But Will He Get Frequent Flyer Miles?

In the United States, an estimated 5,000 animals are killed, injured or lost during transportation by commercial airlines each year. Animals, treated as mere baggage, are mishandled by baggage personnel, exposed to extreme heat or cold, and denied sufficient oxygen while in the cargo holds. Despite vehement opposition from the airline industry, legislation has been adopted by Congress to help address this dire situation.

The new law, the Safe Air Travel for Animals Act, requires airlines to report the loss, injury or death of animals. This information must be made available to the public on a monthly basis by airline companies, where it can be used to help concerned citizens make educated, humane decisions about when, and if, to transport their animals by air. In addition, the legislation mandates improved training for individuals involved in the handling of animals during air transport.

A not-so-surprising change in the treatment of animals has occurred since the new law holds airlines accountable for the care of animals during transport. The case of Dakota, a 10-year old Basenji, is but one example. He was mistakenly loaded into the unheated cargo hold of a plane that departed on a nearly five-hour flight from Washington, D.C.’s Dulles Airport to San Jose, California. After the plane was en route, an airline employee discovered the problem, and the pilot was informed that the dog was likely to freeze to death in the cargo hold.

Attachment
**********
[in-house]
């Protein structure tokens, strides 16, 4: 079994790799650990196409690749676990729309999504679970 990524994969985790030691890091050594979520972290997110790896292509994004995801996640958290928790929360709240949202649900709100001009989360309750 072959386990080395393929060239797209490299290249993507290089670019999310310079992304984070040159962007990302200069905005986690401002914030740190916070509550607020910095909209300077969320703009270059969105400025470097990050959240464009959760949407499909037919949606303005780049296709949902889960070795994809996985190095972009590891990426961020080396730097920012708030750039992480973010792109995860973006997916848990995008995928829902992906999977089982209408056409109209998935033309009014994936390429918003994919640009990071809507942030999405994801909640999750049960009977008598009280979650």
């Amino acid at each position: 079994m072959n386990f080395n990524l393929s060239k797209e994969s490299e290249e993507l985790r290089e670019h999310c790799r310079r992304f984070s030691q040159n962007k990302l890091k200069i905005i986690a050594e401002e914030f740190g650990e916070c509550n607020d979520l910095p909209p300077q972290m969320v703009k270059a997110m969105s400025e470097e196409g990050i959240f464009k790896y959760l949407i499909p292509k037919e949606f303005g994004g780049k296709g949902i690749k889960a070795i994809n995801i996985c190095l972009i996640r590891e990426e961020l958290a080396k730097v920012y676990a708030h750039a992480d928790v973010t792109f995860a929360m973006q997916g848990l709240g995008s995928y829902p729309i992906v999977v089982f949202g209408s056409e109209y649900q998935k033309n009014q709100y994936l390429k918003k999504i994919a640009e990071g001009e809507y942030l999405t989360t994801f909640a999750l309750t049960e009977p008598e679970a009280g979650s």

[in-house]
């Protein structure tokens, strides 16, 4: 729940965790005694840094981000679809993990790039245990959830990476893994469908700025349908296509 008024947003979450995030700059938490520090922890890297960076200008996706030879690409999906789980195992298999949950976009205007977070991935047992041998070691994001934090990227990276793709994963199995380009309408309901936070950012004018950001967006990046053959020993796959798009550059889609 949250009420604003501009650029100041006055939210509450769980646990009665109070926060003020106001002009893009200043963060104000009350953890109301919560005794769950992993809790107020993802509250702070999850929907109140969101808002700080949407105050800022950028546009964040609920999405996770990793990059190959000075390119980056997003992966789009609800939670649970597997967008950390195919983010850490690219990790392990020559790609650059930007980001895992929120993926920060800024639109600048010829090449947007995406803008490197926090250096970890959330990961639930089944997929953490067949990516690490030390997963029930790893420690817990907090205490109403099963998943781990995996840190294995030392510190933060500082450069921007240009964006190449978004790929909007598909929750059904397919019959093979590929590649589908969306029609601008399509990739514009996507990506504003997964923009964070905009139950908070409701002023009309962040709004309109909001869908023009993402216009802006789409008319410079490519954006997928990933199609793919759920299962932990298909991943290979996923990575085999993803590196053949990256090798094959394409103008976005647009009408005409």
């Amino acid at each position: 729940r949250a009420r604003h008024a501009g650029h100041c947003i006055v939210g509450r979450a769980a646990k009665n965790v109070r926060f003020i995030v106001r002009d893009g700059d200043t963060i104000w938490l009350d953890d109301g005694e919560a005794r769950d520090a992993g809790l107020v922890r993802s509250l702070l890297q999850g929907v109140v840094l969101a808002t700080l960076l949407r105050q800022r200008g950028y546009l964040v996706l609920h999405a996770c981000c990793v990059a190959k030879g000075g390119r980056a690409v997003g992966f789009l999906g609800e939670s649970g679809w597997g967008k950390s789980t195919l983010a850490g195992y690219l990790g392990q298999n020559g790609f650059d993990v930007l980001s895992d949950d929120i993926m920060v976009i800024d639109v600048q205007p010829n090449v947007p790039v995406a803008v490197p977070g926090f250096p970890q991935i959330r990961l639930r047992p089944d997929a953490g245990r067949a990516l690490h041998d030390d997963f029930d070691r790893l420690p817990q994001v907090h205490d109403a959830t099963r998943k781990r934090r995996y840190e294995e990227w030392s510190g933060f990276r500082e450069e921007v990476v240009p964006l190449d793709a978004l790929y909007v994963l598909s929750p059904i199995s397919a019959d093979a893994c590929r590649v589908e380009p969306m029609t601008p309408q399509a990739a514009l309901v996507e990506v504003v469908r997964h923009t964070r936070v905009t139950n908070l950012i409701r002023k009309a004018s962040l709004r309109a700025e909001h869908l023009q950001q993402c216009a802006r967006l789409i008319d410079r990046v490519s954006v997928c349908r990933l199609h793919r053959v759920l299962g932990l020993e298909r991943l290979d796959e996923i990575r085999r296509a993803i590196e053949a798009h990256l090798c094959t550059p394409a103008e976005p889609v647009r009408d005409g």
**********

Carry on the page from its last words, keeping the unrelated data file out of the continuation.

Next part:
Dakota’s owner, passenger Mike Bell, was taken to speak with the pilot. “He indicated he was not sure if my dog had survived to this point,” Bell said, “However, he was hopeful. If he were alive, the dog would not make it to San Jose under these conditions. So in the best interest of the dog, he was going to divert the plane and land in Denver.”

The plane landed in Denver and to Bell’s great relief, Dakota survived the freezing temperatures. Bell re-boarded the plane with his dog and carried him to the back row of seats on the plane, as passengers cheered. Dakota sat with Bell for the final leg of the flight. Parents brought their children back to pet the dog, who was wrapped up in blankets to warm him. Dakota is lucky to be alive.

In response to the new law, some airlines have prohibited transportation of pets as checked baggage or have implemented restrictions during the hot summer months. Animals are still transported in cargo holds, so despite these changes, we encourage pet owners who can avoid air travel with their animals to do so.

Photo, Thanks to the pilot's humane decision, Dakota is fortunate to have survived the negligence of the airline. (Mike Bell)